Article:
As the largest resource of information specific to women's brain health, we are sure you will find what you are looking for, and promise that you will discover new information.
Published on: June 11, 2018
by Chuck Dinerstein for American Council on Science and Health:
We are storytellers, connecting the dots, whether they connect or not, into a narrative. And much the way that optical illusions reveal how our brain processes visual information, narratives at the ends of life can give us insight into how our minds fashion stories. A recent article in PLOS One looks at how patients with Alzeihemer’s Disease verbally “cover over” memory gaps and points the way towards how we construct the tales we tell.
107 Japanese outpatients with varying forms of dementia  were given a mini-mental status examination, and their “saving appearance responses/behaviors” (SARs) were recorded. SARs are a variation of what we might call confabulation, glossing over memory gaps with narrative lines, preserving the ability to communicate rather than appear impaired. For example, when asked the name of their physician, they might respond with “I usually call him doctor” rather than admit that they do not remember their name. And while the authors suggest that avoiding public shame is solely a Japanese quality, the truth is that we too have a term for these behaviors, confabulation – “the production of fabricated, distorted, or misinterpreted memories about oneself or the world, without the conscious intention to deceive.”
The researchers found that patients with Alzheimer’s Disease were more likely to utter at least one of these SARs about 3.5 times as often as those with mild cognitive impairment and 4.2 times more likely than those patients with dementia secondary to Lewy bodies. The also characterized the types of SARS patient’s employed:
The first two forms of deflection are grounded in social responses, the narrative give and take. The last three are rooted in memory. Alzheimer’s Disease patients have the greatest impairment of memory  of the three groups studied and more frequently employed the first two forms of deflection than either of the other groups. And while it is not proof, it is indeed suggestive that empathy and insight, both what we would consider social responses are maintained because while else cover the memory lapses in this particular manner? Other studies have found that as Alzheimer’s Disease progresses and more memory is lost, the use of SARs decreases and then disappears – empathy and insight, our cognitive mills no longer have the grist of memories to draw upon. Memory is one factor in making us social creatures; memories departure leaves us connecting random dots. The stories we tell blend memory and our social “instincts,” meant to explain to ourselves and others, providing a social lubricant. Alzheimer’s Disease highlights how entwined memory is in our sociability; losing our memory robs us of the sociability of our stories of explanation but not the stories themselves.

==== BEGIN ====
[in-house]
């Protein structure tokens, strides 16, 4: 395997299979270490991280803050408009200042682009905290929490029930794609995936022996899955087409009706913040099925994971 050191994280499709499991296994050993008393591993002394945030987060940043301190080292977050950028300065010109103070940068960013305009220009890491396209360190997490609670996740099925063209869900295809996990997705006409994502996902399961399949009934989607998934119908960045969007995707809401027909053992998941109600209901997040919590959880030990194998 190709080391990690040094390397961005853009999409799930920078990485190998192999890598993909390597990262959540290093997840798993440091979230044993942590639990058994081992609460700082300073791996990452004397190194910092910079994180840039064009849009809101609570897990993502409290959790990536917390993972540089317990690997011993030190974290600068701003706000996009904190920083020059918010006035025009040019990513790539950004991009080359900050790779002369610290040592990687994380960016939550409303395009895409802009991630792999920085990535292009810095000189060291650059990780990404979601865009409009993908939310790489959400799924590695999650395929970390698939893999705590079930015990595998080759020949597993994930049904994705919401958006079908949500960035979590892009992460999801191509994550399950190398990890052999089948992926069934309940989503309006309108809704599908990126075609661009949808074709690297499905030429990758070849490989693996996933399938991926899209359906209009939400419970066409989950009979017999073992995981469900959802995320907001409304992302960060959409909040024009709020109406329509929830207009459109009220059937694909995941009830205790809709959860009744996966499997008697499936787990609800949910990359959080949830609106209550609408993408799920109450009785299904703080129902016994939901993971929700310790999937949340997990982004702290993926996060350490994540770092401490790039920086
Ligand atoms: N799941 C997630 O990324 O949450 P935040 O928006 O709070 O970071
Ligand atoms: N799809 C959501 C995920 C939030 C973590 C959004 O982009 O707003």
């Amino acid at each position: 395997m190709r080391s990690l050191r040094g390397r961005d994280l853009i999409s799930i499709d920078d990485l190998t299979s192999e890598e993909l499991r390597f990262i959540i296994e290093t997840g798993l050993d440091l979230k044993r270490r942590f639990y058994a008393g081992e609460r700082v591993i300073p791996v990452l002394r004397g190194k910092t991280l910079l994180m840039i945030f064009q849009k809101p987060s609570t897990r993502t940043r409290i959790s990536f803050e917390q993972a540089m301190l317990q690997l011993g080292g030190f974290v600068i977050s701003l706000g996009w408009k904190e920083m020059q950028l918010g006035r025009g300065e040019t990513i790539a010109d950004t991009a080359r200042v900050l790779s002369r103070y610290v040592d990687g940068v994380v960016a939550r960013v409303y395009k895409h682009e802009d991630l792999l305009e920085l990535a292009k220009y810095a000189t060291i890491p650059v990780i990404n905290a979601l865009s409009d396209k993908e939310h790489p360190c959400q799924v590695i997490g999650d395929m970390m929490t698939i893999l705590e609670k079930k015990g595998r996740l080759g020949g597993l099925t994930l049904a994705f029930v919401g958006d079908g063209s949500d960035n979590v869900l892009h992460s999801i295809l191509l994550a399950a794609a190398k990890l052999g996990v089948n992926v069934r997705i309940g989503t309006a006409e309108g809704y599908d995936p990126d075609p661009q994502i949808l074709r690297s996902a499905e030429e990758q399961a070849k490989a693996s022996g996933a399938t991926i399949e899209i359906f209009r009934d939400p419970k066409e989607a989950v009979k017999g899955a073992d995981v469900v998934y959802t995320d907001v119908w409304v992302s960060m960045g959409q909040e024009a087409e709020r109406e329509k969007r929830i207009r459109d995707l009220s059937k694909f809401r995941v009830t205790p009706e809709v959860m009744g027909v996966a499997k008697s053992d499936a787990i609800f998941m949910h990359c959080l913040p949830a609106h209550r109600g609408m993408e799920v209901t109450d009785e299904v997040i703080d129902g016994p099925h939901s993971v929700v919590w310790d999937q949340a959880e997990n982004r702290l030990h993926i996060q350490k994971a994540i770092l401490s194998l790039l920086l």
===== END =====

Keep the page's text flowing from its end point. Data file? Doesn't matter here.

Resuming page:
55 with mild cognitive impairments, 30 with dementia with Lewy bodies and 16 with a mixed picture of Alzheimer’s Disease
 Patients with dementia from Lewy bodies more frequently demonstrate attention deficits as compared to Alzheimer’s which impacts memory.
As scientists continue to try understand Alzheimer’s and how it might be cured, new research has uncovered an intriguing link between the condition and some degenerative eye diseases, including glaucoma. While it’s much too...
Feeling dizzy or lightheaded when you stand up may be a risk factor for stroke and dementia years down the road, a new study reports. The condition, known as orthostatic hypotension, is...
Healthcare providers and researchers rely on screening questions to detect patients who may be at risk for developing Alzheimer’s disease and other aging-related problems, but how these questions are worded may be confusing or trigger emotional responses....
The material presented through the Think Tank feature on this website is in no way intended to replace professional medical care or attention by a qualified practitioner. WBHI strongly advises all questioners and viewers using this feature with health problems to consult a qualified physician, especially before starting any treatment. The materials provided on this website cannot and should not be used as a basis for diagnosis or choice of treatment. The materials are not exhaustive and cannot always respect all the most recent research in all areas of medicine.